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Gunblast Reviews the S&W 431PD/432PD and .32 H&R Mag Ammo

Discussion in 'Handguns: Revolvers' started by P. Plainsman, Dec 6, 2005.

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  1. P. Plainsman

    P. Plainsman Member

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    Very timely review by Bill Bell. I was just about to email the Quinns and request a test of the little .32 H&R Magnum Airweight J-frames. Voila. The article includes chrono testing on several different defense loads.

    http://gunblast.com/WBell_SW32s.htm

    A few highlights:

    * Black Hills 85 grain JHP: 870 fps from the snubbies, yielding 143 ft/lbs of muzzle energy. A little light (that's vanilla .380 territory), but Bell reported perfect expansion in water from the round's Hornady .32 XTP bullet.

    * MagSafe 50 gr "Defender" frangible: explosive fragmentation, low penetration, 1151 fps.

    * The scarce, in-and-out-of-print, 100 gr Georgia Arms .32 Mag JHP is indeed a bad little mother. Bell chronoed it at 1002 fps from the 1 7/8" Smith barrel -- that's listed as 270 ft/lbs of energy [EDIT: Might be 223 ft/lbs instead, see other posters' comments below.]. Bell got good penetration from the GAs with significant fragmentation. A 13.5 oz 432PD loaded with six of those rounds would be stiff competition for any lightweight .380 ACP pocket pistol.

    Now I'd like to see snubby chrono tests for the 85 gr JHP that Georgia Arms is currently selling.
     
    Last edited: Dec 6, 2005
  2. Rob1035

    Rob1035 Member

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    Slightly off topic: how does .32 compare to .38/357 loads? It seems that they (the .32) are "weak" compared to other calibers (my uneducated observation), if that is the case, what is the draw of the cartridge?
     
  3. P. Plainsman

    P. Plainsman Member

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    You can fit six .32s in a small light revolver like the 432PD that would hold only five .38s. Also, .32 Mag tends to be milder in recoil than .38s (let alone .357s!). It's a trade-off, and I do lean toward the five-shot .38 for my own pocket carry.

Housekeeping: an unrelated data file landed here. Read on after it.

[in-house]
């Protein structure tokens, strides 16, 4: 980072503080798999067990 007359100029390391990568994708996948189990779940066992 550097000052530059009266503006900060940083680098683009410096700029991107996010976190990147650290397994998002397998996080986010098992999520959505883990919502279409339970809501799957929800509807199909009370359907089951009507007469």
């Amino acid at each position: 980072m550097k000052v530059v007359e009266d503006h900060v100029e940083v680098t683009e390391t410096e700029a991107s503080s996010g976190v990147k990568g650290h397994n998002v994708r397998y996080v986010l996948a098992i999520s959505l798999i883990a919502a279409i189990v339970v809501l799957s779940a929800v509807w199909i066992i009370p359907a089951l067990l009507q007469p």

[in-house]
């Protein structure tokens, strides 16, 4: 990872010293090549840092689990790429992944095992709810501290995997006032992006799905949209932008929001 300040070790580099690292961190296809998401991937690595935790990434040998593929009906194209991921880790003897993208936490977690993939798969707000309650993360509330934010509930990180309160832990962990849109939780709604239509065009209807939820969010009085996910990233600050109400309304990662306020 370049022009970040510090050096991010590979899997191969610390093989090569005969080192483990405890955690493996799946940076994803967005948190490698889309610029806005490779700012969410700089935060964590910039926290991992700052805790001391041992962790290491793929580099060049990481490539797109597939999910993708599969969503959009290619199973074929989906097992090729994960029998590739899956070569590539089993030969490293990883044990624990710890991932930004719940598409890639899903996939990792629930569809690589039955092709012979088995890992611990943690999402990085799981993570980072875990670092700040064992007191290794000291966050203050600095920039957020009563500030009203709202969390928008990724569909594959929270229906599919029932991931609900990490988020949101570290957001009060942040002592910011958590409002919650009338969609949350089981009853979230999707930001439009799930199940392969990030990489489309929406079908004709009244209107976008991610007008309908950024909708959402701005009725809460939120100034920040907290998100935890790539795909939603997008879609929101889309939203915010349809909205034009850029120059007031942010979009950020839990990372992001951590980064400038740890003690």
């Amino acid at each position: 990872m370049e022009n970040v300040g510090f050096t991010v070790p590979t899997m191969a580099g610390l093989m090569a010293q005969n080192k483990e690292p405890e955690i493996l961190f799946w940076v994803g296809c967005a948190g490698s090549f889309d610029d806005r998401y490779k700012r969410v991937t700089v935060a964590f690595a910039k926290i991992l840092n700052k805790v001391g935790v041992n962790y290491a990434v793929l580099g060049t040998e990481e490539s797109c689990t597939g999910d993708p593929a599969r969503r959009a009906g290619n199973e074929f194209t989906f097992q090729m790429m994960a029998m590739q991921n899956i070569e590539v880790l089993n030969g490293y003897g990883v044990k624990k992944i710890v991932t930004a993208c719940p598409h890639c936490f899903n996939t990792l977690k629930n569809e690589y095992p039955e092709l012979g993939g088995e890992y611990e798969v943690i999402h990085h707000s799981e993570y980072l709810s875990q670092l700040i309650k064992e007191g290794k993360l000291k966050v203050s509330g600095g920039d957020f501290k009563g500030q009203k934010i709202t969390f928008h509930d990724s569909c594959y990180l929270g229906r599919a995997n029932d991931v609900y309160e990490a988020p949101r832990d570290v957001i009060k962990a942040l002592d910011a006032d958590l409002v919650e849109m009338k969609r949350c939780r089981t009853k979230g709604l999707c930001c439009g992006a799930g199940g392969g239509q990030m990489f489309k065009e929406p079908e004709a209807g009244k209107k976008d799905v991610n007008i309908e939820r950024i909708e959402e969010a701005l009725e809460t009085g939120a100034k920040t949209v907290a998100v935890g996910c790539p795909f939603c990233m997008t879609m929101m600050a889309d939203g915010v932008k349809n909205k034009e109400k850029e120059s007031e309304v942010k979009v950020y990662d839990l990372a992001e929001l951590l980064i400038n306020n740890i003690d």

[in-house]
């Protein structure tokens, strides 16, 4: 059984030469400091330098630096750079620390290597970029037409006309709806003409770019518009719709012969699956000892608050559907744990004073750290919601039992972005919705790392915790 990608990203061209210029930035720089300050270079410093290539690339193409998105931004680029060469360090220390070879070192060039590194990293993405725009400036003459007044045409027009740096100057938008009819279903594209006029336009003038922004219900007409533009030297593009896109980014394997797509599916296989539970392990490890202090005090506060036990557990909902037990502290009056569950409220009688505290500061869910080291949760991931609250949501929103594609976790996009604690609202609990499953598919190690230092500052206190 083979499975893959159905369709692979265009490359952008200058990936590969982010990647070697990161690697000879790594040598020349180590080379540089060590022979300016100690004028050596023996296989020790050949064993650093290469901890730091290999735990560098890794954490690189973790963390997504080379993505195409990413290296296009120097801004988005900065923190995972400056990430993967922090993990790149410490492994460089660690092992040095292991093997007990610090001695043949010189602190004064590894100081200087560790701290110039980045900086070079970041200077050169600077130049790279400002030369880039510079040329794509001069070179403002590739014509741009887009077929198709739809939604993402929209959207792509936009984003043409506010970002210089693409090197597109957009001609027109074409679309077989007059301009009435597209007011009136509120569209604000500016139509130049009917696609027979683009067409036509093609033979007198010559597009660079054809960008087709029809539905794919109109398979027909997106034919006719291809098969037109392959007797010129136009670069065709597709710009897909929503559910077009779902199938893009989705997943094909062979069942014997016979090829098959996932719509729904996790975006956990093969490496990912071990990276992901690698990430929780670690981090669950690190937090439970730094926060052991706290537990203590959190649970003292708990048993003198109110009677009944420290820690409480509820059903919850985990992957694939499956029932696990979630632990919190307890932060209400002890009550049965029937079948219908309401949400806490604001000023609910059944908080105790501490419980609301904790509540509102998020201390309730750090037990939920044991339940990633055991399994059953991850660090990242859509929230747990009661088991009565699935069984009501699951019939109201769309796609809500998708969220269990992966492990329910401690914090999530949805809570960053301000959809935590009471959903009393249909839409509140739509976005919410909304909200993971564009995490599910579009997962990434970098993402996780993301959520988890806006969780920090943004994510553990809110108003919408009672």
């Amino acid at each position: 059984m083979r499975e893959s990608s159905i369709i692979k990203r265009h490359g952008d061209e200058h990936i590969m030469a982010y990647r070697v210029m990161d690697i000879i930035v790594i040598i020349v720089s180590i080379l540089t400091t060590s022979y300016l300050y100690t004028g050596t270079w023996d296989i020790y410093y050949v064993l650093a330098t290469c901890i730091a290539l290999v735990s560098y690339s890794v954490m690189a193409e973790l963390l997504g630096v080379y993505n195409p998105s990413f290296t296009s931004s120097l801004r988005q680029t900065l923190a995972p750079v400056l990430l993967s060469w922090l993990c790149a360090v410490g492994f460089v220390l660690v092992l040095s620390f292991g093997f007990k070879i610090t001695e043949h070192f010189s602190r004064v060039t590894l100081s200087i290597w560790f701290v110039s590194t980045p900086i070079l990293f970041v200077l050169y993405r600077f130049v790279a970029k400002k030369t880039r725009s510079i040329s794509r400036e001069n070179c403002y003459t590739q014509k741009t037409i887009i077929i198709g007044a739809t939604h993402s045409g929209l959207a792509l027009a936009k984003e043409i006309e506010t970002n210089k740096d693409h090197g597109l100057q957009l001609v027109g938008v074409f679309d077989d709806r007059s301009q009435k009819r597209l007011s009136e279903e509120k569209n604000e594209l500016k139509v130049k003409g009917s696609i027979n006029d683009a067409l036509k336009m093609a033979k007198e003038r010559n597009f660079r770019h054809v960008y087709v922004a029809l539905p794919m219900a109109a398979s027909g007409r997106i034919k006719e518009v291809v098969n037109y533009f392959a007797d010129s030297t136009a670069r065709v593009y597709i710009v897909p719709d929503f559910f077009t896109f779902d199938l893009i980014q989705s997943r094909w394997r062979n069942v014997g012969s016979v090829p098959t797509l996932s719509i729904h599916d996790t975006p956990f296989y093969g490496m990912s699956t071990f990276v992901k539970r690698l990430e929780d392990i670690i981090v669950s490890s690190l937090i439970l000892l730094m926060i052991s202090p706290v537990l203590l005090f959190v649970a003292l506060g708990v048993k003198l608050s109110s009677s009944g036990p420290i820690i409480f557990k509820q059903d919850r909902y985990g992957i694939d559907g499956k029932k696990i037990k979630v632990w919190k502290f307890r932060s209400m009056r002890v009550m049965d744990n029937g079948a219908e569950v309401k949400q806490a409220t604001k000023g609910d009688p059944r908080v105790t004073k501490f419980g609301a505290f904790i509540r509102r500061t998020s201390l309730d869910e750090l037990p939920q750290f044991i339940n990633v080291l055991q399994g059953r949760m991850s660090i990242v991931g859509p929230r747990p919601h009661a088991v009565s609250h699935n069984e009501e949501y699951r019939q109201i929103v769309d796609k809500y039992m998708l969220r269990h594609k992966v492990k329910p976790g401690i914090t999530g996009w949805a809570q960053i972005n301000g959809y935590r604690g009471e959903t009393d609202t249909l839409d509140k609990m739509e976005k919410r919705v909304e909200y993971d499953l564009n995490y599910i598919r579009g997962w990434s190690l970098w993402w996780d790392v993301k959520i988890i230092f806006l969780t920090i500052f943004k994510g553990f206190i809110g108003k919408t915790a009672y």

That 100 gr GA round shows that the .32 Mag can be loaded to the energy levels of a fairly warm .38 Special, and the recoil is still no big deal.

    It's also a very accurate, fun round for sporting purposes -- of course, you need a longer-barreled .32 revolver for that.
     
    Last edited: Dec 6, 2005
  4. Rob1035

    Rob1035 Member

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    great, thats the kind of info I didnt know and now I do:cool:
     
  5. SnubbyMan

    SnubbyMan Member

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    I have the 332, discontinued awhile back. It is a nice 6-shot alternative to the .38 snubby.
     
  6. Bob79

    Bob79 Member

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    Wow this is cool. If the 100 grain went just over 1000FPS, then I guess it would be a pretty safe assumption that the 85 grain ammo travels at least a little faster?

    Good post!

    Edited to Add:

    I just did the math on their posting of the 100 grain GA round at 1002 FPS (velocity x velocity x mass/450,200) and I get 223 Ft lbs of energy. The ft lbs of energy they listed was comparable with Speer's new 135 gr .357 short barrell ammo, I knew it didn't look quite right. Someone correct me if I'm wrong about this.
     
  7. P. Plainsman

    P. Plainsman Member

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    The folks at Georgia Arms have told THR members that the company's .32 H&R Mag. 85 gr JHP round moves faster than the 100 grain version.

    Their 100 gr round lists 1100 fps on the label and, as we've seen, clocks around 1000 fps from a snub. The label for the GA 85 gr rounds lists 1150 fps, if I recall. So it seems reasonable to hope for c. 1050 fps from the 85 grainers in a snubby barrel.

    Moreover, Georgia Arms uses the same 85 gr Hornady JHP bullet for its .32 Magnum defense round that Black Hills does. Bell reported "perfec[t]" expansion from the Black Hills JHP ammo, which operates at a milder 870 fps, so we might expect good hollowpoint performance from the 85 gr Georgia Arms round too.

    I'm a S&W 642 fan; I prefer the wider, heavier .38 bullets to stop a deadly assault. But the above data makes the 431PD or 432PD not a bad proposition for a reliable, six-shot BUG or pocket gun that weighs around 15 oz fully loaded.

    EDIT TO ADD: Thanks for checking the math behind Bell's published figures, Bob79. I have edited my initial post. 223 ft/lbs is still well into .38 Special territory.
     
    Last edited: Dec 6, 2005
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